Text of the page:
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Poem by George Herbert

Charms and Knots

Who reade a chapter when they rise,
Shall ne're be troubled with ill eyes.

A poore man's rod, when thou dost ride,
Is both a weapon and a guide.

Who shuts his hand, hath lost his gold:
Who opens it, hath it twice told.

Who goes to bed, and doth not pray,
Maketh two nights to ev'ry day.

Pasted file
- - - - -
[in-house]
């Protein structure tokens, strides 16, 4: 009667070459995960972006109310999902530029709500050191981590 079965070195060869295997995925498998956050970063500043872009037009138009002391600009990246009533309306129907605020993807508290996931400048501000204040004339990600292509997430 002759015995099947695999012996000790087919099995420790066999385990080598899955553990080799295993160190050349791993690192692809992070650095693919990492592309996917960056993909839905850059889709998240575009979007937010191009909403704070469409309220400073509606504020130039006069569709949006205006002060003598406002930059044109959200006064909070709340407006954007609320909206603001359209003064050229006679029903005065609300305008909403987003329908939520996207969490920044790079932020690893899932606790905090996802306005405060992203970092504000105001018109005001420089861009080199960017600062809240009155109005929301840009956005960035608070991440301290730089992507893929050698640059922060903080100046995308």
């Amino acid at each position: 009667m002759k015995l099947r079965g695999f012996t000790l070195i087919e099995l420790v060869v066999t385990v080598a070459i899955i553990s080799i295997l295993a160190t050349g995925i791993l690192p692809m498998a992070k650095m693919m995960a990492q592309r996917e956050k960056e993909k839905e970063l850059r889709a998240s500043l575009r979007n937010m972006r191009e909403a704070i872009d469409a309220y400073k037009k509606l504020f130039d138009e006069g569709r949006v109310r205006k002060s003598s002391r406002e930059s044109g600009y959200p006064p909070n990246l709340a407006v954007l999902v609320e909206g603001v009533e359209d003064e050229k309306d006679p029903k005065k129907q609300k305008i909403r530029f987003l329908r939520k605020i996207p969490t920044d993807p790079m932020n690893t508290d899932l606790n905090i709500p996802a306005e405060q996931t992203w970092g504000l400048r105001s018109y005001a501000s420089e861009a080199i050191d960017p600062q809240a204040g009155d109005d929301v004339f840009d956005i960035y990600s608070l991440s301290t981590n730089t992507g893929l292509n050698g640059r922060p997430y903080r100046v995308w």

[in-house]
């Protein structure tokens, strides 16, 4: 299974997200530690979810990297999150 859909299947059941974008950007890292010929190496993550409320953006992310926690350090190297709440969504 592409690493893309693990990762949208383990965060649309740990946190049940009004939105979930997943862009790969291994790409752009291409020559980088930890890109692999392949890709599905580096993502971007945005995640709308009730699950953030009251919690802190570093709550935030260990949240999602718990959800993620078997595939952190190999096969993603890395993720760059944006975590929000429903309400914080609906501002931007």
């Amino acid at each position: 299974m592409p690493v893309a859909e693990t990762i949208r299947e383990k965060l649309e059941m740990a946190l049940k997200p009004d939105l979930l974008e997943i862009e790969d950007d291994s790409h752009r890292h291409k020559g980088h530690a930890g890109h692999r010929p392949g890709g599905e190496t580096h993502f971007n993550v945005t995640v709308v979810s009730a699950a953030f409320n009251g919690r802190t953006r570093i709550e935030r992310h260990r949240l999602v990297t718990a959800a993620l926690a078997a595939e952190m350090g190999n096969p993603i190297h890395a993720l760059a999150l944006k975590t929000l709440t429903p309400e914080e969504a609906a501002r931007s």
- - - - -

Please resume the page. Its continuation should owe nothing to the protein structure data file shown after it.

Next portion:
Who by aspersions throw a stone
At th' head of others, hit their own.

Who looks on ground with humble eyes,
Findes himself there, and seeks to rise.

When th' hair is sweet through pride or lust,
The powder doth forget the dust.

Take one from ten, and what remains?
Ten still, if sermons go for gains.

In shallow waters heav'n doth show:
But who drinks on to hell may go.

George Herbert

George Herbert's other poems:
  1. The Thanksgiving
  2. Affliction (III)
  3. Joseph's Coat
  4. Mortification
  5. The British Church

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